Slow job growth in November leaves 446,000 clean energy workers unemployed in the USA
Post date: 09/12/2020 - 09:15
Clean energy companies in the US added the fewest number of jobs in November since unemployment peaked in May, as COVID-19 cases and shutdowns surge to their highest levels since the pandemic first hit. Fewer than 8,000 jobs were added by US clean energy businesses in November, leaving more than 446,000 (13 percent of the sector’s workforce) unemployed. These figures were announced by the American Council on Renewable Energy (ACORE) citing several sources.
According to the monthly report, seven out of 10 clean energy workers who lost their jobs since the beginning of the crisis remain out of work. »With November’s meager job growth, employment in clean energy - once the nation’s fastest-growing job sector - has grown by less than half a percent four of the last five months.«
At the rate of recovery seen since June, it would take about three years for the clean energy sector to reach pre-COVID employment levels, says the pan-renewable organization. »It would take an additional 14 months to reach the levels of clean energy employment projected for 2020 before the pandemic struck.«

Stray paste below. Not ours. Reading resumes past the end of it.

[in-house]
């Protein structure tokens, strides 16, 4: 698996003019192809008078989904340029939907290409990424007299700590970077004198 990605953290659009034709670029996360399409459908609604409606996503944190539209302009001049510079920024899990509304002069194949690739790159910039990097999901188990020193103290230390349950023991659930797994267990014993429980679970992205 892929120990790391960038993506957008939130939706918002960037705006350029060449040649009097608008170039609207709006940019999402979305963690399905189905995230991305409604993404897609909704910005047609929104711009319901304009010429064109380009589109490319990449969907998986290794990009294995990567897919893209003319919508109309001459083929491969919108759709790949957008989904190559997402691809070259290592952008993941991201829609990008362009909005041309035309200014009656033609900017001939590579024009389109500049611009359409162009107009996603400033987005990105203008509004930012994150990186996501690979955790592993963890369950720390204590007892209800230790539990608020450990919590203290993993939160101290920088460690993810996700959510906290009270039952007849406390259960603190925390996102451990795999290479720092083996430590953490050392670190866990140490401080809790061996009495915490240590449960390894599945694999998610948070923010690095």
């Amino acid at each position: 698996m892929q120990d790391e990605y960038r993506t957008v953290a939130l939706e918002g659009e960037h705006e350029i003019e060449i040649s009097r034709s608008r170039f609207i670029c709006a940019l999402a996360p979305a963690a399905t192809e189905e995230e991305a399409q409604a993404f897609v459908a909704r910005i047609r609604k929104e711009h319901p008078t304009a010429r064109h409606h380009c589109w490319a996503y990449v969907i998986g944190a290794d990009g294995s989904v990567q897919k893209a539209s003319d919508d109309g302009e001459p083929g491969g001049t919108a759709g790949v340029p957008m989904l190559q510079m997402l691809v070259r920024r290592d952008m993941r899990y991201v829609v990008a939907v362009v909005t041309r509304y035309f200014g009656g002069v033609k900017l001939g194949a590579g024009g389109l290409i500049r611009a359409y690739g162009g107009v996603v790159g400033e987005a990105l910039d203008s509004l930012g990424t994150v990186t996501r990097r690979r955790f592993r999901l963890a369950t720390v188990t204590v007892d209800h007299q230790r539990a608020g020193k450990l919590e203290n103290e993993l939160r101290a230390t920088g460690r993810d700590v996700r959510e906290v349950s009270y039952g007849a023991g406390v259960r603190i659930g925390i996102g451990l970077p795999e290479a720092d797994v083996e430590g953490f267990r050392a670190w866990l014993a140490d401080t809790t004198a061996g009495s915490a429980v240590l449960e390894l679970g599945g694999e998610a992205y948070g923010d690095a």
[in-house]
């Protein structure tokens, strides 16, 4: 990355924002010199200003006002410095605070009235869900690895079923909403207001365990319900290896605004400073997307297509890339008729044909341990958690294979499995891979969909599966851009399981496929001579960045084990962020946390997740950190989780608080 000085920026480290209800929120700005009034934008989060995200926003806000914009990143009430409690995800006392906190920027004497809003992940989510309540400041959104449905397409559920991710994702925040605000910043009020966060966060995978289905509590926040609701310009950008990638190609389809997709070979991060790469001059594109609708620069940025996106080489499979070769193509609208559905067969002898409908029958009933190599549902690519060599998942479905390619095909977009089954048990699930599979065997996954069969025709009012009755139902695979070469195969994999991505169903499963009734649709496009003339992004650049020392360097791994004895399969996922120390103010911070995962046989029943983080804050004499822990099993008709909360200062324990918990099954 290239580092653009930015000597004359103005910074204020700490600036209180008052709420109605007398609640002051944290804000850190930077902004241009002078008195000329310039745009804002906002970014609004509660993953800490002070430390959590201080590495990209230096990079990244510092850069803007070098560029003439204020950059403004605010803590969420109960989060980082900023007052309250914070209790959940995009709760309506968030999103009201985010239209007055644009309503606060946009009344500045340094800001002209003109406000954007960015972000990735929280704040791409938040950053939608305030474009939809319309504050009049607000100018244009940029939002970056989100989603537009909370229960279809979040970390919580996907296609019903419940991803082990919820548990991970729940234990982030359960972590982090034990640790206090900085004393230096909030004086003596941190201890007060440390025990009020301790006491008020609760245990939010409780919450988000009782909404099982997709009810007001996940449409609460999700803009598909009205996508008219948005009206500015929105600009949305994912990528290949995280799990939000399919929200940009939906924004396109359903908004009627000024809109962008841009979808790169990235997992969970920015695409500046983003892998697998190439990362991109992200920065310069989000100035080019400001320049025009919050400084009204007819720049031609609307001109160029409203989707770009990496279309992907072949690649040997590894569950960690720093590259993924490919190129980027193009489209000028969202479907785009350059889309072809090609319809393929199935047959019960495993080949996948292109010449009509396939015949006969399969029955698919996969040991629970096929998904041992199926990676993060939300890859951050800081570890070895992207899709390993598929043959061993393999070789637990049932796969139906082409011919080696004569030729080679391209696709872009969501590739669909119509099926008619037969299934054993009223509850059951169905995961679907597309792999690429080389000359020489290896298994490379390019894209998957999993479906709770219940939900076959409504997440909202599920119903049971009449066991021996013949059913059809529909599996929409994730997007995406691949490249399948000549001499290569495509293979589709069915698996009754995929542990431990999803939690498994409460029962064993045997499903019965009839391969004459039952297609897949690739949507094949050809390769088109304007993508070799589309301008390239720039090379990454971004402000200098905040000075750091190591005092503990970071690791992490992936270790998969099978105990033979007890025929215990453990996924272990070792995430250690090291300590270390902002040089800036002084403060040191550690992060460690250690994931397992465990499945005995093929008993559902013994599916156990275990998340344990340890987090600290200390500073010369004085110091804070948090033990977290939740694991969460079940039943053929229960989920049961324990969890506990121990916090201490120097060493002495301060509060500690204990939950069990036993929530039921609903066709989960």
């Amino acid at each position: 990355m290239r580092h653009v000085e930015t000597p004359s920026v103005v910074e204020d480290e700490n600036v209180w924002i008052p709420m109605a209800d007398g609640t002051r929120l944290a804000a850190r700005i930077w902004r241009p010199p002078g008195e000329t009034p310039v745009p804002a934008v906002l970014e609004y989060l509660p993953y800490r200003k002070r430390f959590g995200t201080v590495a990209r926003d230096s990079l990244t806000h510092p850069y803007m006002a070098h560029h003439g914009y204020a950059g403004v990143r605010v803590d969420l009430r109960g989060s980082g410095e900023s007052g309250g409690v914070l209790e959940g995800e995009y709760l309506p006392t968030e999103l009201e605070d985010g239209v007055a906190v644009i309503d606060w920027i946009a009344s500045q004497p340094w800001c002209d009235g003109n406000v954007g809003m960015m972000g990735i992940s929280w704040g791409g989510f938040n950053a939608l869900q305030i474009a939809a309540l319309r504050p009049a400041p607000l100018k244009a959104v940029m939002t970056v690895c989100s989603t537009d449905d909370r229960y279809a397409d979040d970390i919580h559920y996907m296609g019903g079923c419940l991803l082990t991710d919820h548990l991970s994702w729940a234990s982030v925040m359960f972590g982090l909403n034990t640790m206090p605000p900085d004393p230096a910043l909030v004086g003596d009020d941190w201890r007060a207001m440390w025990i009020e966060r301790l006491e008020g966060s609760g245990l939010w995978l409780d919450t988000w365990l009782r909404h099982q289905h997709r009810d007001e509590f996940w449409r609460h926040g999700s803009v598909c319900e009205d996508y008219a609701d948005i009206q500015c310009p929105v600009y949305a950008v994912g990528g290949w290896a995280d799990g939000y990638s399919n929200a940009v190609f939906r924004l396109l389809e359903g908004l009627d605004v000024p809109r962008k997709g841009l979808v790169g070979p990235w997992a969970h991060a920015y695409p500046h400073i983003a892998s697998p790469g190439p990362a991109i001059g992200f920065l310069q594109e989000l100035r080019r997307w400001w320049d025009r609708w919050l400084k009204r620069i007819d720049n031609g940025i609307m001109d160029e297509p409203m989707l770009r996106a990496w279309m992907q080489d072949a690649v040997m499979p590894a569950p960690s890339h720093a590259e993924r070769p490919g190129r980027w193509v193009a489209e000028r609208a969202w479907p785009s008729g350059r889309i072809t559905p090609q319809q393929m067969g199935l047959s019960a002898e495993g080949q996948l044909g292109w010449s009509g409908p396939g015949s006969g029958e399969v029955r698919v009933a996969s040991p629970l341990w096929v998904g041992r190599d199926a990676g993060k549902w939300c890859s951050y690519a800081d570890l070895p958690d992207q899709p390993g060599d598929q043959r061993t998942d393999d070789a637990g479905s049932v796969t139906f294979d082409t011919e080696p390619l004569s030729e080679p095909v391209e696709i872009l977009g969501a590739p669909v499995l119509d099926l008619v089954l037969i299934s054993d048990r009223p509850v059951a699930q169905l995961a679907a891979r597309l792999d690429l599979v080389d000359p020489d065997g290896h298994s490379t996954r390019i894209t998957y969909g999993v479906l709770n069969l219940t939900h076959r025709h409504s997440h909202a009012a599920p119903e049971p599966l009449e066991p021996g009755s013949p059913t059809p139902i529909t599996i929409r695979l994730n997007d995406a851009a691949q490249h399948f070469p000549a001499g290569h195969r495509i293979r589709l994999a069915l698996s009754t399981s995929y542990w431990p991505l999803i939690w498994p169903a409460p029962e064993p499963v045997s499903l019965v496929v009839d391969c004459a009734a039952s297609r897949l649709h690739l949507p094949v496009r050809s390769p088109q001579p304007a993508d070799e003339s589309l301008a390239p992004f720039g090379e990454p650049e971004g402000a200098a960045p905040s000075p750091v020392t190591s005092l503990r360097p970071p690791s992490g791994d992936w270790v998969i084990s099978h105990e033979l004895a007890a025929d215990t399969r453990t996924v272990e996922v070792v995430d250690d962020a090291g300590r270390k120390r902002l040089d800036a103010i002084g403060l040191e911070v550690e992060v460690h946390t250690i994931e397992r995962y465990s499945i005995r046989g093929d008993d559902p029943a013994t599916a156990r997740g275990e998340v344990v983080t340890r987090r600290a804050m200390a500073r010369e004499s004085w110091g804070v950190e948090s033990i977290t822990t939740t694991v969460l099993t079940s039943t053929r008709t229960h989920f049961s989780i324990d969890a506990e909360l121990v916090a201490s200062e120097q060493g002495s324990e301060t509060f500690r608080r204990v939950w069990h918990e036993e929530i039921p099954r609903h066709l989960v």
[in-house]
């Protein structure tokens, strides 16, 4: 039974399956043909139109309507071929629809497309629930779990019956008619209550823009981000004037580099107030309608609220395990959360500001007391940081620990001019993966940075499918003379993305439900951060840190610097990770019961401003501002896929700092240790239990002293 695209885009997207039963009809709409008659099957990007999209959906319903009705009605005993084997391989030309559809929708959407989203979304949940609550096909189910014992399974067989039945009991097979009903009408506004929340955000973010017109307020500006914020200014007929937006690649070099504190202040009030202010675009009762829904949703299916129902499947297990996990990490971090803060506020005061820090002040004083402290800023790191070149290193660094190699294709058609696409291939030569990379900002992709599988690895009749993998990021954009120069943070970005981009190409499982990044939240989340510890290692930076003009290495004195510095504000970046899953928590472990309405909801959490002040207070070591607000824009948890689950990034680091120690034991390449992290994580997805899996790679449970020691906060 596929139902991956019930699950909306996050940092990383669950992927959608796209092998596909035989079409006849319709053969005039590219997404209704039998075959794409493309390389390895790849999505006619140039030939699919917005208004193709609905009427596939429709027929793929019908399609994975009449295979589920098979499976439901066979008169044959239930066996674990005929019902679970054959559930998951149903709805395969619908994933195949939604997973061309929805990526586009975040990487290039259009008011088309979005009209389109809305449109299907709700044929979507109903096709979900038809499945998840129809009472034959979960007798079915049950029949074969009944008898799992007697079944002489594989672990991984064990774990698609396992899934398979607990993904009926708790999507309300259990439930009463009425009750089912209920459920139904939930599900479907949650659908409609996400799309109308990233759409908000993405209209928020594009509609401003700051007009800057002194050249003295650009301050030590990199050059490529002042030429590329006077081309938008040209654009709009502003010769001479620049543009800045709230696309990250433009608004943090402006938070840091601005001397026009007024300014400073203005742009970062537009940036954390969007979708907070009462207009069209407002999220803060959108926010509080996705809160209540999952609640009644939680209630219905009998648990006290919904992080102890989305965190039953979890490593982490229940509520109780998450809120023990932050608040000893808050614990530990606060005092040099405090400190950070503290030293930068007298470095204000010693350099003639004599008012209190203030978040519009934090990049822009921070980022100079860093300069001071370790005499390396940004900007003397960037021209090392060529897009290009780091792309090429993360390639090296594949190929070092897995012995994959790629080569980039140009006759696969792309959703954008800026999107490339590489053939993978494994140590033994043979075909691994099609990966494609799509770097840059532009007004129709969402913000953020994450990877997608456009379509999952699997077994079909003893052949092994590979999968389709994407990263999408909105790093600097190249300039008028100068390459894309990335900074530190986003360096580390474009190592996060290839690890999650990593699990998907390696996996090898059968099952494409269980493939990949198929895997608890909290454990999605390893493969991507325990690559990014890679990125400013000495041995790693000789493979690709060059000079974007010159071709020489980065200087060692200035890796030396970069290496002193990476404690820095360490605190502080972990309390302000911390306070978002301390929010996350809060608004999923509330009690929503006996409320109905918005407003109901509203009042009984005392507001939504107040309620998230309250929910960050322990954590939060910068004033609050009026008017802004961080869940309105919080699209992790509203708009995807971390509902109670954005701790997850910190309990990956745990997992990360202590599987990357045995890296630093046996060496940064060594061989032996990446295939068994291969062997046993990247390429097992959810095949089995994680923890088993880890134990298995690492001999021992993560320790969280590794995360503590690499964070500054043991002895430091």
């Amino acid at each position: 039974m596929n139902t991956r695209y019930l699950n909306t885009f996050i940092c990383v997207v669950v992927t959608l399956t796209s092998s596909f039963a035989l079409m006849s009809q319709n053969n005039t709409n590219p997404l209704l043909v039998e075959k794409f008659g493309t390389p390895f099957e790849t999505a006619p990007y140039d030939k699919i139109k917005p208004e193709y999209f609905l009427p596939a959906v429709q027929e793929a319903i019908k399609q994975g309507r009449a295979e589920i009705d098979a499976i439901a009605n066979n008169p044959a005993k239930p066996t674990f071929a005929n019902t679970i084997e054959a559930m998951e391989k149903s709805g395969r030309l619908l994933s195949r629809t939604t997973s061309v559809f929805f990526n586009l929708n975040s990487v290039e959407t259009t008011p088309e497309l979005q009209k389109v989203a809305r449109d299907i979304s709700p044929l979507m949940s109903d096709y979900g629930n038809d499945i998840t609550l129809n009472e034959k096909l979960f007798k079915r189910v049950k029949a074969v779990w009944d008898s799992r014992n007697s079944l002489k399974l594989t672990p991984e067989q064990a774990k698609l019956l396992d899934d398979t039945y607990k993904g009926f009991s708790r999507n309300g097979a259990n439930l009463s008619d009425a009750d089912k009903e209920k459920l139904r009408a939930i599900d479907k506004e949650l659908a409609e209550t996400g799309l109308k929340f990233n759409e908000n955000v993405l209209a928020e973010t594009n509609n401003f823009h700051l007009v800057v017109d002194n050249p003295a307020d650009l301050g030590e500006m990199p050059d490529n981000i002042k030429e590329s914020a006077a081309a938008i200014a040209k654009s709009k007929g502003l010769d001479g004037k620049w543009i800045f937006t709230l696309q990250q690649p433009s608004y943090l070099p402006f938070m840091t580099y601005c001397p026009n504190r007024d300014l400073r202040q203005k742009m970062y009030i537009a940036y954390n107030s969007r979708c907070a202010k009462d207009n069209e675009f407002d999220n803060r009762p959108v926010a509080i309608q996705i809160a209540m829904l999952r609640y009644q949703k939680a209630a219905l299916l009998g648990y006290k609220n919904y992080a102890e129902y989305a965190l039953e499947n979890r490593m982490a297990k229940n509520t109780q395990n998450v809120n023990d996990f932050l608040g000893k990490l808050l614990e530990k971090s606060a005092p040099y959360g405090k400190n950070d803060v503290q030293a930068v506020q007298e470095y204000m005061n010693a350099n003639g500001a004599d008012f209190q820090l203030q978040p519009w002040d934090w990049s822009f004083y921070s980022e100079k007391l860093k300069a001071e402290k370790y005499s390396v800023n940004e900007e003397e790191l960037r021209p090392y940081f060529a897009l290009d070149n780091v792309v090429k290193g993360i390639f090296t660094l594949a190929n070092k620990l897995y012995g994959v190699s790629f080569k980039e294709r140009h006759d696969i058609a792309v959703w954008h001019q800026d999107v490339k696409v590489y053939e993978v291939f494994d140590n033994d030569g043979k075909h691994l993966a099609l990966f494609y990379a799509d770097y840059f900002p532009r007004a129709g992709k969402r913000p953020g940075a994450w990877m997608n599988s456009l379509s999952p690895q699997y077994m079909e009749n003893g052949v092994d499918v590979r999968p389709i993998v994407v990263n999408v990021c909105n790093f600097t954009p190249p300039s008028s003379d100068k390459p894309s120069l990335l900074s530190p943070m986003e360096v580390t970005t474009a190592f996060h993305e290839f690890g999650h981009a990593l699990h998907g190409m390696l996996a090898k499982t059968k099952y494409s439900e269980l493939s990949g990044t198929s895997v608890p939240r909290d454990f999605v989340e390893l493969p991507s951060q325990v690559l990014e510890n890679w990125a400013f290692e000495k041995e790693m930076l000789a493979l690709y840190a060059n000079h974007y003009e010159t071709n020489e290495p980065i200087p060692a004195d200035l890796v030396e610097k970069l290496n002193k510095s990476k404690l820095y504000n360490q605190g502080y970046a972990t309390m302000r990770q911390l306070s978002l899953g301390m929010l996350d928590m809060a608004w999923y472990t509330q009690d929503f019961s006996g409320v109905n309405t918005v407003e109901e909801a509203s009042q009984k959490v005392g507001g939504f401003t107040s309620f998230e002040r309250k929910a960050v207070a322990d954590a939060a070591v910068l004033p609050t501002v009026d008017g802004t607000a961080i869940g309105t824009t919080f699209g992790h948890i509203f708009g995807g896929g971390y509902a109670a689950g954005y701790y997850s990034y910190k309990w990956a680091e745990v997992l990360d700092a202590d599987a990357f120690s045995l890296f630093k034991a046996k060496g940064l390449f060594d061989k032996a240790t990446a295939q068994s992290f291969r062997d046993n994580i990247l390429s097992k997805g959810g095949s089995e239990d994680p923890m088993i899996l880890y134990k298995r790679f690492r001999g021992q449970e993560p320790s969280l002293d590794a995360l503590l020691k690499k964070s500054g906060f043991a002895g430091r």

The jobs outlook comes just as the Investment Tax Credit (ITC) is scheduled to decline to 22 percent, and the Production Tax Credit (PTC) is scheduled to phase out completely at the end of the year. »Without congressional action on these key tax policies in the next three weeks, clean energy businesses will face declining federal support on top of rising COVID cases and closures.«
According to Gregory Wetstone, President and CEO of ACORE, »more than 70,000 renewable energy workers in America remain out of a job because of the COVID-19 pandemic.« He demands: »If policymakers are serious about getting Americans back to work in high-quality, good-paying jobs, they should enact commonsense emergency relief measures for the clean energy sector in must-pass legislation this year.« Delaying the scheduled phasedown of renewable credits and making them temporarily refundable »would enable renewable developers to immediately resume their hiring and help power our nation’s economic recovery.«
No clean energy sector grew by more than 0.3 percent in November. Energy efficiency had the highest total job growth, adding 5,400 jobs. It was followed by renewable energy (1,348) and clean vehicles (646). Forty states and the District of Columbia still suffer double-digit unemployment in clean energy, with five states experiencing unemployment of 20 percent or more, says ACORE.